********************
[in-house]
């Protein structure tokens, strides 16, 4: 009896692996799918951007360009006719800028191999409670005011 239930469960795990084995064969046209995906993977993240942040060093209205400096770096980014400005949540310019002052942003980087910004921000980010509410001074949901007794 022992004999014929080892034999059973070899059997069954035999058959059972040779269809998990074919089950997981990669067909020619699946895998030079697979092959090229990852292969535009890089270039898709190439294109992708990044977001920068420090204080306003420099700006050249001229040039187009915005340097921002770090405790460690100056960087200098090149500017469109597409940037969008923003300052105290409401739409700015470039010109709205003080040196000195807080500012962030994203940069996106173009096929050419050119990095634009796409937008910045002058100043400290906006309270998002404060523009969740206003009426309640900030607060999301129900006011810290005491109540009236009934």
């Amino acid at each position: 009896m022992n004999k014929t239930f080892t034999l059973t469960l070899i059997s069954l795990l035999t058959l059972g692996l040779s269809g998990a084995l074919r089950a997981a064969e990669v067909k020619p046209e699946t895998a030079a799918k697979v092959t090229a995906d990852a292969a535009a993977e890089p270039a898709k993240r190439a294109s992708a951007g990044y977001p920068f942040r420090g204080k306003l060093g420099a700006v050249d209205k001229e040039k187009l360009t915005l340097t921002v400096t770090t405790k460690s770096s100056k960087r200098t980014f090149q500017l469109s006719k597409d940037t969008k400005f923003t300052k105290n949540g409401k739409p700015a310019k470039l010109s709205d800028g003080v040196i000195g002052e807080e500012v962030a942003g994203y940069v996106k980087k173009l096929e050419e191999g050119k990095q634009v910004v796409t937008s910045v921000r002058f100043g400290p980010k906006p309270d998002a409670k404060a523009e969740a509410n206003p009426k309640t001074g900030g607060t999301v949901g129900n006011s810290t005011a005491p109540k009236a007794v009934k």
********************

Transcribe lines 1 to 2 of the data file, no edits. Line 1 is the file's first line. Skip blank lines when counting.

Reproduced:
[in-house]
């Protein structure tokens, strides 16, 4: 009896692996799918951007360009006719800028191999409670005011 239930469960795990084995064969046209995906993977993240942040060093209205400096770096980014400005949540310019002052942003980087910004921000980010509410001074949901007794 022992004999014929080892034999059973070899059997069954035999058959059972040779269809998990074919089950997981990669067909020619699946895998030079697979092959090229990852292969535009890089270039898709190439294109992708990044977001920068420090204080306003420099700006050249001229040039187009915005340097921002770090405790460690100056960087200098090149500017469109597409940037969008923003300052105290409401739409700015470039010109709205003080040196000195807080500012962030994203940069996106173009096929050419050119990095634009796409937008910045002058100043400290906006309270998002404060523009969740206003009426309640900030607060999301129900006011810290005491109540009236009934």